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I am having the following set of 4 non linrear equations with 6 variable x1,x2,x3,x4,x5,x6

x1-(5*10^3)*x2-353=0

2*x2*(15*10^-3)-x3-x4-x5=x1=0

4000*x3*x2-x6^2=0

8.2*x6+x4*x2-1259=0

Initial guess is x1=603,x2=5*10^4,x3=9.5*10^-6,x4=0,x5=1374,x6=1373

For the equations to solve I have used the following code :

x0 = [603 5*10^4 9.5*10^-6 0 1374 1373]

F = @(x) [x(1)-(5*10^3*x(2))-353;

0.03*x(2)-(2*x(2)*x(3))-(2*x(2)*x(4))-(2*x(2)*x(5))+(2*x(2)*(x1));

4000*x(3)*x(2)-x(6)^2;

8.2*x(6)+x(4)*x(2)-1259];

x0 = [603 5*(10^4) 9.5*(10^-6) 0 1374 1373];

options = optimoptions('fsolve','Display','iter');

[x,fval] = fsolve(F,x0,options)

error is unrecognised x1...............

Further I want a loop to be incorporated:

This equations has to ve solved iteratively for (x4)i+1= (x4)i+2.2*10^-6*(delta T) where T = [0.1:1:20]

I am interested to store and plot x1,x2,x3,x4,x5,x6 vs T

Any help will be very much appreciated.... I tried to intiate the solution with fsolve ... but I am not in position to call functions, execute the for loop and store the iteration results for plotting.

Thanking you in advance !

Walter Roberson
on 22 Jan 2021

Edited: Walter Roberson
on 22 Jan 2021

You are required to iterate through given x(4) values. So start solving the equations in terms of x(4)

syms x1 x2 x3 x4 x5 x6

eqn = [

x1-(5*10^3)*x2-353==0

2*x2*(15*10^-3)-x3-x4-x5+x1==0 %equation was corrupt, had to guess what it was

4000*x3*x2-x6^2==0

8.2*x6+x4*x2-1259==0]

sol = solve(eqn, [x1, x2, x3, x5]);

SOL = simplify([sol.x1; sol.x2; sol.x3; sol.x5])

residue = sum((SOL - [603; 5*10^4; 9.5*10^-6; 1374]).^2)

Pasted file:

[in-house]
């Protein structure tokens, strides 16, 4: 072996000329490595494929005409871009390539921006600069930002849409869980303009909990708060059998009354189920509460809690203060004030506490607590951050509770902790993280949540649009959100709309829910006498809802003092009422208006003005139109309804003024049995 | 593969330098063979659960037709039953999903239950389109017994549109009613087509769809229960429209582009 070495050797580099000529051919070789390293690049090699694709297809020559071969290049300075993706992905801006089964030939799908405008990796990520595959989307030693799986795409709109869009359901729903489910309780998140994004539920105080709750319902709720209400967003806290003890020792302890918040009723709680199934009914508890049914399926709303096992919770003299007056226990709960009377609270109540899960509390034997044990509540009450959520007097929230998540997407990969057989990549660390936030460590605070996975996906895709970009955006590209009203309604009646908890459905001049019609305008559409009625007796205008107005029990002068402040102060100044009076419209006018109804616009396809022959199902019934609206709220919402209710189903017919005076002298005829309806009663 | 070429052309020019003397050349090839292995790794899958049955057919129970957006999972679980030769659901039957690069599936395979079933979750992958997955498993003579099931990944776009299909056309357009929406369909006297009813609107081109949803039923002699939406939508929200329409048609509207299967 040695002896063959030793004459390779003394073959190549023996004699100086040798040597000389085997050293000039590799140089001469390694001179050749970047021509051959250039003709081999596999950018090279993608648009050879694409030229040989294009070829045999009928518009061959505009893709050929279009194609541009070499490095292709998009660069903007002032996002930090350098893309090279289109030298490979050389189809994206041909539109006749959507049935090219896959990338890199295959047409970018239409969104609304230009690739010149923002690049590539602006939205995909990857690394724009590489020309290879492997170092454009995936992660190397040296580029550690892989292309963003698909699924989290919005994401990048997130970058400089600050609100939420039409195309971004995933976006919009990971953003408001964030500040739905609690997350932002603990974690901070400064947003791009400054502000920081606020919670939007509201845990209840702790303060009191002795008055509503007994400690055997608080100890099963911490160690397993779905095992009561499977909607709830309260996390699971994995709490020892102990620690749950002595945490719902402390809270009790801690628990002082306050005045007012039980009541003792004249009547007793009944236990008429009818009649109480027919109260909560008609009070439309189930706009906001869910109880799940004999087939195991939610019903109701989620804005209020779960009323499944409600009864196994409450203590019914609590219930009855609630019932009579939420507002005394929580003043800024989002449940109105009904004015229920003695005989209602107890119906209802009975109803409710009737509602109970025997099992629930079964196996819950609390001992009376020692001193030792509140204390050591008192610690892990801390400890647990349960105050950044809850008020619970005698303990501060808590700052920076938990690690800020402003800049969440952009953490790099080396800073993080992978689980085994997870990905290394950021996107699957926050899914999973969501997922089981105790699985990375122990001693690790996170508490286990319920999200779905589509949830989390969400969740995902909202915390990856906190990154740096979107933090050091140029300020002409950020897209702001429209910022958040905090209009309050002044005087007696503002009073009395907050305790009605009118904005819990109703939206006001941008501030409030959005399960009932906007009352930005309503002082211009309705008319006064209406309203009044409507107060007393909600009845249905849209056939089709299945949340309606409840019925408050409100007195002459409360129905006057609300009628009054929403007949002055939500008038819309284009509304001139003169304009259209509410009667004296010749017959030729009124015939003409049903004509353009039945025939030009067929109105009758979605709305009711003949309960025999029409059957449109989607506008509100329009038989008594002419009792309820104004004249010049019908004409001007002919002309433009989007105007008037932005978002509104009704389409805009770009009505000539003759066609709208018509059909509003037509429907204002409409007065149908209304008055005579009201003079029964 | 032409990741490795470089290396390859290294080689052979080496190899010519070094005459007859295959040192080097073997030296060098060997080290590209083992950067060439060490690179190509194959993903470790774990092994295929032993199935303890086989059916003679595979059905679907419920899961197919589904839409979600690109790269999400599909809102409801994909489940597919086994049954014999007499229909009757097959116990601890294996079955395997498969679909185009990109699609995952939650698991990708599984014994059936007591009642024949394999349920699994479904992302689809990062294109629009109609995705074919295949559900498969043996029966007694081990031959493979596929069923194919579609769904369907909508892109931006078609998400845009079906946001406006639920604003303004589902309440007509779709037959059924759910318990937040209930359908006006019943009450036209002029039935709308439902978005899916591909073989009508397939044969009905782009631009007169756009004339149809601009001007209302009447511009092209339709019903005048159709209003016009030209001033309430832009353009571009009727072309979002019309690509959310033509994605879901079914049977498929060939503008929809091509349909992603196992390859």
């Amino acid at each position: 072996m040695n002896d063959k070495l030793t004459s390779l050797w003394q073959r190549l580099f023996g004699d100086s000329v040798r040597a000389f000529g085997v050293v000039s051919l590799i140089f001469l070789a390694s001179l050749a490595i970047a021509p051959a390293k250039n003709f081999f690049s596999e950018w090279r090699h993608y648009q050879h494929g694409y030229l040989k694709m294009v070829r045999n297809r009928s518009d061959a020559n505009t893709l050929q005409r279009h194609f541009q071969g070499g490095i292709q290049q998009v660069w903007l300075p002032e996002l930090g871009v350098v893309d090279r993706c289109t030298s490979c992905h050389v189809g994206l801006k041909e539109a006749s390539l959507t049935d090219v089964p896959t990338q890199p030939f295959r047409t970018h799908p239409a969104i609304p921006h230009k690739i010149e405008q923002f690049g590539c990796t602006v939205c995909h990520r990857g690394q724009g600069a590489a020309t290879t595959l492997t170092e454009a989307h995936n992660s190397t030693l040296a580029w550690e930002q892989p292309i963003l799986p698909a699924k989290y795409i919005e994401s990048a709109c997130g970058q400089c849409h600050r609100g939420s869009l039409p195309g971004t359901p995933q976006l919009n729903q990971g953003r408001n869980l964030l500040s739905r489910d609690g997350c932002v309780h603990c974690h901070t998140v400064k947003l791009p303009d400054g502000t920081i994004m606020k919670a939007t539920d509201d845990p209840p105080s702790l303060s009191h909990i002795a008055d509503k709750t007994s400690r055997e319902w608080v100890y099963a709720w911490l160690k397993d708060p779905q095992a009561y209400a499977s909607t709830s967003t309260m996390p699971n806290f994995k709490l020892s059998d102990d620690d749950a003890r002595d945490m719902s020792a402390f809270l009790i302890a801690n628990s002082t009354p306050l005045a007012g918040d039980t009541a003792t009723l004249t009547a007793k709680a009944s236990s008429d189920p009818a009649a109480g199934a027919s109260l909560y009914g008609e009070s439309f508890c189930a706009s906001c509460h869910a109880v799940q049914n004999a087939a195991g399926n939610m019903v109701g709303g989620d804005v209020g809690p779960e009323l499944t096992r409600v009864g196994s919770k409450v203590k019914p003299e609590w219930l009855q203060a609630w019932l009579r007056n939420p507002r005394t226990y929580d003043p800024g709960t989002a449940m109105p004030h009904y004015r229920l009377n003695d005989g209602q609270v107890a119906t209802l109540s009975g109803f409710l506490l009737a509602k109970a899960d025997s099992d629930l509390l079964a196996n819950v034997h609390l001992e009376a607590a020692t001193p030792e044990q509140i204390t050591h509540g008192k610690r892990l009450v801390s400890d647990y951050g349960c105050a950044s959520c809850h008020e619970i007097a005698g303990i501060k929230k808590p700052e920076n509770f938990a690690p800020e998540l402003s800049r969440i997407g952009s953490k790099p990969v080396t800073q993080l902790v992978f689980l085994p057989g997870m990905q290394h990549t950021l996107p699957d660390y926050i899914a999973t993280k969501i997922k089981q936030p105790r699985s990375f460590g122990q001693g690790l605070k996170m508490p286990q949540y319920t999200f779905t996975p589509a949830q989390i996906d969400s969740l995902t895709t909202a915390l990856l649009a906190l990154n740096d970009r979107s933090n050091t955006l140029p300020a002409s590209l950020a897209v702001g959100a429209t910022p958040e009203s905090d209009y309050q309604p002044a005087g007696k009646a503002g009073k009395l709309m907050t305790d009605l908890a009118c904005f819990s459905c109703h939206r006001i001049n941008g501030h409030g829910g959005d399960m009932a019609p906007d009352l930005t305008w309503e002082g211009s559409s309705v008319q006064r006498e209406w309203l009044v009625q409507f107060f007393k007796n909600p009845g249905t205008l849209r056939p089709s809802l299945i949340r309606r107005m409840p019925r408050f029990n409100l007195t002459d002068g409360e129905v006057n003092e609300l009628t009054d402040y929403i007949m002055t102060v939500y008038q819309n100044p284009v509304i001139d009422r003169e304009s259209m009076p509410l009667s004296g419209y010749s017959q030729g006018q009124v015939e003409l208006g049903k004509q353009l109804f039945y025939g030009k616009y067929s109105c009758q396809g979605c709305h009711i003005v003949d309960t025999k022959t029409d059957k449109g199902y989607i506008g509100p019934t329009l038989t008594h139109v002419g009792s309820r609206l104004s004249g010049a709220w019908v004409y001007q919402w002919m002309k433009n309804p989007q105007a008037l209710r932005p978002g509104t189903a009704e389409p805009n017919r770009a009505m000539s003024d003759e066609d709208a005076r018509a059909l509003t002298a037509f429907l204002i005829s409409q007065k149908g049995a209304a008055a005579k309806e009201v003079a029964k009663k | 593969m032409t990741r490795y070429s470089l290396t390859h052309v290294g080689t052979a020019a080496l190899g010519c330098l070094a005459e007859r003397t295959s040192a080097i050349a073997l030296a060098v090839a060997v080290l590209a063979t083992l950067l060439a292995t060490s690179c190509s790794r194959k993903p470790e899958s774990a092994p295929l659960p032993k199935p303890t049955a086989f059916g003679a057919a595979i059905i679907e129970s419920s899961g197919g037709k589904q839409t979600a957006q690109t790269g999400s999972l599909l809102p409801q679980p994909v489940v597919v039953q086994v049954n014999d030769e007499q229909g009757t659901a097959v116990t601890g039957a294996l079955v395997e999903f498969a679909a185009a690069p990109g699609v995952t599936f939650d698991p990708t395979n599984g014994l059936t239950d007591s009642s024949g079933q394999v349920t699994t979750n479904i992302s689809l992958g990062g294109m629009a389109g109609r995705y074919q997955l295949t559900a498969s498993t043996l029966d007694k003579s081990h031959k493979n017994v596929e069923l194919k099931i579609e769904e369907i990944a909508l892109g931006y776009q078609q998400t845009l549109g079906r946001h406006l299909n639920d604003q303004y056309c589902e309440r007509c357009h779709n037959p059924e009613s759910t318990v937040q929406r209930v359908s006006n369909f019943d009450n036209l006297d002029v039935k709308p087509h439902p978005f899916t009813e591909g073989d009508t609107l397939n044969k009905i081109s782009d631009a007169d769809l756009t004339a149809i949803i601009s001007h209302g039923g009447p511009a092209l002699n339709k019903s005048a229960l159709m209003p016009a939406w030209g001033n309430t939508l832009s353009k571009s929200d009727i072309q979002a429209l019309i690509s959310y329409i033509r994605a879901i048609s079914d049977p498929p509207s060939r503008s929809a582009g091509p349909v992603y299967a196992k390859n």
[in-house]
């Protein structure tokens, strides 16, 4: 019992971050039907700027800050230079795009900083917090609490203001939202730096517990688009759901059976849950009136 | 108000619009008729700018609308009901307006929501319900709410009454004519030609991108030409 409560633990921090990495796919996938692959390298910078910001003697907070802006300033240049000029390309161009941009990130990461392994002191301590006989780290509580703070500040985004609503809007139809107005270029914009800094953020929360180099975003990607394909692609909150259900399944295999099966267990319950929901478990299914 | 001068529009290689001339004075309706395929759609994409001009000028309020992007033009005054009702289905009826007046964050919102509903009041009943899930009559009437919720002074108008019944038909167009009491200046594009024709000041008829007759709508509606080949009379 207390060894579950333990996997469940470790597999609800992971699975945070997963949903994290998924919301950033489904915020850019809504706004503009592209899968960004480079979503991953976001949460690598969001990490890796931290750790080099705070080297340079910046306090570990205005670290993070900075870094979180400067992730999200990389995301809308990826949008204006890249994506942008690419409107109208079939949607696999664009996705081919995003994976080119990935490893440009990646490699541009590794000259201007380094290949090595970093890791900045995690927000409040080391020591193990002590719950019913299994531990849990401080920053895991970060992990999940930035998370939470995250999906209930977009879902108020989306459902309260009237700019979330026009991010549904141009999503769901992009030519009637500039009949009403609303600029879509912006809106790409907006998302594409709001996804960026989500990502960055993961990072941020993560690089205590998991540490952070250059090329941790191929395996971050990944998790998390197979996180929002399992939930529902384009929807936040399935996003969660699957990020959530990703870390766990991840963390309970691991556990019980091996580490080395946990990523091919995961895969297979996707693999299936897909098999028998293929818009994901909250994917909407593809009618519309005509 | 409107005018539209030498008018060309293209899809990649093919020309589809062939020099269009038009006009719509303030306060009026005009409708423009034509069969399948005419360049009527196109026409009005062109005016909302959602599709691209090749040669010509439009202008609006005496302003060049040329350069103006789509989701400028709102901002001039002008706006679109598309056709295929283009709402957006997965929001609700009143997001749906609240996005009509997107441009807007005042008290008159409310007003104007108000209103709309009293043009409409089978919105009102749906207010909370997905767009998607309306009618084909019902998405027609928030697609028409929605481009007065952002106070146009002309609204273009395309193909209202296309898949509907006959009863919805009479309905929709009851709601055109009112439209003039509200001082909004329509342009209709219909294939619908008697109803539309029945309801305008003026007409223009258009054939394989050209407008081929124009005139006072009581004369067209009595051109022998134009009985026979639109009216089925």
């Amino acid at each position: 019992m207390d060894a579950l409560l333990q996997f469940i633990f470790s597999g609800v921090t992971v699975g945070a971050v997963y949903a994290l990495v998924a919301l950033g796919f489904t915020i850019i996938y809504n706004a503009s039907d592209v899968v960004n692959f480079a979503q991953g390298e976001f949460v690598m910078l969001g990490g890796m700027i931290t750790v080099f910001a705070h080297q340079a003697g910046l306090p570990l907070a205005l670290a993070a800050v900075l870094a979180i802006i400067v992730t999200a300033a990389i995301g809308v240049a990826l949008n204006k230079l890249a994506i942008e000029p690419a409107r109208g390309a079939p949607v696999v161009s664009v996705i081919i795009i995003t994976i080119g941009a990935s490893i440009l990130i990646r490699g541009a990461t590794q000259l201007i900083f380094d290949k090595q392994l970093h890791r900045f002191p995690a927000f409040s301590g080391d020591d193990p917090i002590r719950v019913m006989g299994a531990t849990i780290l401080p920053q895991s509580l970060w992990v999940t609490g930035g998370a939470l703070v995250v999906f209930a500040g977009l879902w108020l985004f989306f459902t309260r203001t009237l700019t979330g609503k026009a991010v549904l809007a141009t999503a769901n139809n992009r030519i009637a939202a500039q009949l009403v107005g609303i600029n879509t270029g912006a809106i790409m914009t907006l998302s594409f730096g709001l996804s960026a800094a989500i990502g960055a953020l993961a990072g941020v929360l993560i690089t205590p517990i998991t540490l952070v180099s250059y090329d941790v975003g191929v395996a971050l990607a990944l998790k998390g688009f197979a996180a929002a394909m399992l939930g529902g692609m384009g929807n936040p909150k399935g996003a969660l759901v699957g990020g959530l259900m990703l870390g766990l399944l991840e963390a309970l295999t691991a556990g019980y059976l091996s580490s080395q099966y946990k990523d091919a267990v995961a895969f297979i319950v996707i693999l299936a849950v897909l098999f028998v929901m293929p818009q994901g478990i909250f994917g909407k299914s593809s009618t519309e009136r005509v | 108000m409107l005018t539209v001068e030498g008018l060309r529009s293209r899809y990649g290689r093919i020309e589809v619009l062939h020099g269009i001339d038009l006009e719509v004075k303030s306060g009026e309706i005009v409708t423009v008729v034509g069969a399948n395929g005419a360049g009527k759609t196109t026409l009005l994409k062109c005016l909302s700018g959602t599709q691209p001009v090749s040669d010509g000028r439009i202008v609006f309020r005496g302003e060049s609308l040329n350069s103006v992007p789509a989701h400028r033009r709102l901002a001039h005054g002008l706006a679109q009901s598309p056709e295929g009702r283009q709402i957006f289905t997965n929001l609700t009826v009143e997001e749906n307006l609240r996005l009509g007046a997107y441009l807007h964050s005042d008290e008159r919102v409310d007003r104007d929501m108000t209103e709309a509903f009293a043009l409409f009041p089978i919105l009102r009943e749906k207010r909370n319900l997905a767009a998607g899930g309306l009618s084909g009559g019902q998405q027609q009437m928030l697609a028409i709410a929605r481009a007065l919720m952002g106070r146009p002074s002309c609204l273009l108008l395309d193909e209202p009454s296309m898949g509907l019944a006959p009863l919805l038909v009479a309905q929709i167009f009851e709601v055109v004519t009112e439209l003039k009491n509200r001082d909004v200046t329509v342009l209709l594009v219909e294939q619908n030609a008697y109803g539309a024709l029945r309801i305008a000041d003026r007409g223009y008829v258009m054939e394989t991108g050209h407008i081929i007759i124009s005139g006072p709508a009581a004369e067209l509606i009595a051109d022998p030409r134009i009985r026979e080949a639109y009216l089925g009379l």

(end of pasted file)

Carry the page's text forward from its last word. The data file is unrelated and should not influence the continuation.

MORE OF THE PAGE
%do not display, it is long long equations

bestx6 = solve(diff(residue, x6),x6, 'maxdegree', 4);

x4vals = linspace(1e-8, 2.2E-6*20, 100);

X6 = double(subs(bestx6(1:2), x4, x4vals)).'; %should be 100 x 2

subplot(2,1,1); plot(x4vals, real(X6(:,1:2))); title('real'); legend({'1', '2'})

x4vals = logspace(-20, -8, 50);

X6 = double(subs(bestx6(1:2), x4, x4vals)).'; %should be 100 x 2

subplot(2,1,2); plot(x4vals, real(X6(:,1:2))); title('real'); legend({'1', '2'})

So what is the best solution, the one in which the all of the variables are as close as possible to the starting values? Answer: it is the second out of four x6 solutions, evaluated at the largest x4 value. And to the accuracy you would normally use for double precision, you cannot tell the solutions apart, so it would be valid to use either one.

What did we calculate here? We found formulas for x1, x2, x3, x5 in terms of x4 and x6, x4 is given, which leaves x6. So which x6 value gives us the closest possible result to the initial values given as part of the problem? We can optimize for least squared error using calculus techniques that give us optimal x6 in terms of x4.

Then to find the overall best, we want the x6 closest to the initial value given for x6. But it turns out that the optimal x6 values are a long way from the initial value given for x6 and are to be found over a very narrow range considering the range of x4 values that are to be examined.

Since you have 4 equations in 6 unknowns, one of which is fixed at any one point, we need to give meaning to assigning the "best" value to the remaining variable.

There are other ways that you could measure "best" solution -- for example you might find some way to fit the value of x6 relative to the initial value (1593) in to the measure.

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